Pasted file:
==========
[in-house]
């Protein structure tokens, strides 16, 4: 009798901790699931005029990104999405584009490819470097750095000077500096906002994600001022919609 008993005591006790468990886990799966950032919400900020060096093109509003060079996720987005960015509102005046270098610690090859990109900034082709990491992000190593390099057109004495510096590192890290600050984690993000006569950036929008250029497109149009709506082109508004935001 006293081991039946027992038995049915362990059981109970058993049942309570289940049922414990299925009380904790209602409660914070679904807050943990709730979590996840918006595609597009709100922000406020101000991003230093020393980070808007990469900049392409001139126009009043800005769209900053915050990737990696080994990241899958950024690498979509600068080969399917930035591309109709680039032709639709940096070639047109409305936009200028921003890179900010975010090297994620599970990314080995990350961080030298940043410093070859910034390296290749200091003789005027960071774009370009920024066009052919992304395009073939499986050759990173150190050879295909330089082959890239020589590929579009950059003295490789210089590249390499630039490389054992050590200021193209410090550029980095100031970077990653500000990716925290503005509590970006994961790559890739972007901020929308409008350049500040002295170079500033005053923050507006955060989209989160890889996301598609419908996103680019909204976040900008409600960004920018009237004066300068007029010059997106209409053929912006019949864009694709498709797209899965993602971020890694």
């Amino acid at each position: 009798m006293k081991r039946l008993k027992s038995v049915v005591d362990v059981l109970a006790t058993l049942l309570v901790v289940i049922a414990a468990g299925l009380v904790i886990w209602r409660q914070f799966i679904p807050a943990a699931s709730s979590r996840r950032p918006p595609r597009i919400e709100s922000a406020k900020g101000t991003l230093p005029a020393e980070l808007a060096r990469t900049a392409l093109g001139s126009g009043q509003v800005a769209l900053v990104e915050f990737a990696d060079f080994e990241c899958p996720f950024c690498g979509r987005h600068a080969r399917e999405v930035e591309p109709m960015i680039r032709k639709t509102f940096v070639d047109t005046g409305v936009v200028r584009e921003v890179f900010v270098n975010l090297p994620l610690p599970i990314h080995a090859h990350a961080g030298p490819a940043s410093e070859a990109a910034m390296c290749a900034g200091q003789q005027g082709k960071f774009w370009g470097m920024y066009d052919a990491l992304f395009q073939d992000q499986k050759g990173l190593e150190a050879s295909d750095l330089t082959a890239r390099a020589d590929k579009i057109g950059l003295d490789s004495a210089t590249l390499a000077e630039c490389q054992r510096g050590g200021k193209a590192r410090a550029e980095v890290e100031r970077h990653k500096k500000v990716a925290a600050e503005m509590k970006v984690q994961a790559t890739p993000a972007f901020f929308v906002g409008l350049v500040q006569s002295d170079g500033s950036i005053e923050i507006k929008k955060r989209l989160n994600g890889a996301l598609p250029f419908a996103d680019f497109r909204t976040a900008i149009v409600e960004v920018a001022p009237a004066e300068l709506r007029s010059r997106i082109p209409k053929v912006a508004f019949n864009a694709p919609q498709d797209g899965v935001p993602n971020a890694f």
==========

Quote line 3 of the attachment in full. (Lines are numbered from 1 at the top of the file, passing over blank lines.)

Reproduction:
């Amino acid at each position: 009798m006293k081991r039946l008993k027992s038995v049915v005591d362990v059981l109970a006790t058993l049942l309570v901790v289940i049922a414990a468990g299925l009380v904790i886990w209602r409660q914070f799966i679904p807050a943990a699931s709730s979590r996840r950032p918006p595609r597009i919400e709100s922000a406020k900020g101000t991003l230093p005029a020393e980070l808007a060096r990469t900049a392409l093109g001139s126009g009043q509003v800005a769209l900053v990104e915050f990737a990696d060079f080994e990241c899958p996720f950024c690498g979509r987005h600068a080969r399917e999405v930035e591309p109709m960015i680039r032709k639709t509102f940096v070639d047109t005046g409305v936009v200028r584009e921003v890179f900010v270098n975010l090297p994620l610690p599970i990314h080995a090859h990350a961080g030298p490819a940043s410093e070859a990109a910034m390296c290749a900034g200091q003789q005027g082709k960071f774009w370009g470097m920024y066009d052919a990491l992304f395009q073939d992000q499986k050759g990173l190593e150190a050879s295909d750095l330089t082959a890239r390099a020589d590929k579009i057109g950059l003295d490789s004495a210089t590249l390499a000077e630039c490389q054992r510096g050590g200021k193209a590192r410090a550029e980095v890290e100031r970077h990653k500096k500000v990716a925290a600050e503005m509590k970006v984690q994961a790559t890739p993000a972007f901020f929308v906002g409008l350049v500040q006569s002295d170079g500033s950036i005053e923050i507006k929008k955060r989209l989160n994600g890889a996301l598609p250029f419908a996103d680019f497109r909204t976040a900008i149009v409600e960004v920018a001022p009237a004066e300068l709506r007029s010059r997106i082109p209409k053929v912006a508004f019949n864009a694709p919609q498709d797209g899965v935001p993602n971020a890694f």